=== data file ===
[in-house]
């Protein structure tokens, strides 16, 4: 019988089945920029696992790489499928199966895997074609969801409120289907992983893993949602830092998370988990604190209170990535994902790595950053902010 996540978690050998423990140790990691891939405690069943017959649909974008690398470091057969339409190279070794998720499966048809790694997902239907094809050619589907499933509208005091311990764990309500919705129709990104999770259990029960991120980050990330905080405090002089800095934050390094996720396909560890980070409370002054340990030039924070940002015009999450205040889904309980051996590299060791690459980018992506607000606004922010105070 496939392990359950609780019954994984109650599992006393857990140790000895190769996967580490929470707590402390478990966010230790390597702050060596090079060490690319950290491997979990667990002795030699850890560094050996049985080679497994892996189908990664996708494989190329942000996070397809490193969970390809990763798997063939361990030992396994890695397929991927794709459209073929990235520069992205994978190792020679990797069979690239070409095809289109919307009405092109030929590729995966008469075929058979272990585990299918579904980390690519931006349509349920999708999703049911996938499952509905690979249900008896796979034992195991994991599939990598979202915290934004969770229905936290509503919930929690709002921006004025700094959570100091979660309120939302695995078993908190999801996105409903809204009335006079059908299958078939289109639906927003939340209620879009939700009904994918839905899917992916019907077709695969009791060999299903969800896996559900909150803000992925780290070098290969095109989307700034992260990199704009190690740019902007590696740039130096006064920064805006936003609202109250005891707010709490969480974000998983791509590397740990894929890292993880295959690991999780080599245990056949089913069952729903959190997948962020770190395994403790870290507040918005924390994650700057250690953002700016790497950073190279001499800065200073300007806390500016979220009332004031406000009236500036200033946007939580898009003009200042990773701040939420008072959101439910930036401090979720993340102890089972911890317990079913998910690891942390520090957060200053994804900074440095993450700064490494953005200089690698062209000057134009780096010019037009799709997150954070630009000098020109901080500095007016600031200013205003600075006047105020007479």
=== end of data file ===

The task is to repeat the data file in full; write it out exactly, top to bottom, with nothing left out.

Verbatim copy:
[in-house]
């Protein structure tokens, strides 16, 4: 019988089945920029696992790489499928199966895997074609969801409120289907992983893993949602830092998370988990604190209170990535994902790595950053902010 996540978690050998423990140790990691891939405690069943017959649909974008690398470091057969339409190279070794998720499966048809790694997902239907094809050619589907499933509208005091311990764990309500919705129709990104999770259990029960991120980050990330905080405090002089800095934050390094996720396909560890980070409370002054340990030039924070940002015009999450205040889904309980051996590299060791690459980018992506607000606004922010105070 496939392990359950609780019954994984109650599992006393857990140790000895190769996967580490929470707590402390478990966010230790390597702050060596090079060490690319950290491997979990667990002795030699850890560094050996049985080679497994892996189908990664996708494989190329942000996070397809490193969970390809990763798997063939361990030992396994890695397929991927794709459209073929990235520069992205994978190792020679990797069979690239070409095809289109919307009405092109030929590729995966008469075929058979272990585990299918579904980390690519931006349509349920999708999703049911996938499952509905690979249900008896796979034992195991994991599939990598979202915290934004969770229905936290509503919930929690709002921006004025700094959570100091979660309120939302695995078993908190999801996105409903809204009335006079059908299958078939289109639906927003939340209620879009939700009904994918839905899917992916019907077709695969009791060999299903969800896996559900909150803000992925780290070098290969095109989307700034992260990199704009190690740019902007590696740039130096006064920064805006936003609202109250005891707010709490969480974000998983791509590397740990894929890292993880295959690991999780080599245990056949089913069952729903959190997948962020770190395994403790870290507040918005924390994650700057250690953002700016790497950073190279001499800065200073300007806390500016979220009332004031406000009236500036200033946007939580898009003009200042990773701040939420008072959101439910930036401090979720993340102890089972911890317990079913998910690891942390520090957060200053994804900074440095993450700064490494953005200089690698062209000057134009780096010019037009799709997150954070630009000098020109901080500095007016600031200013205003600075006047105020007479």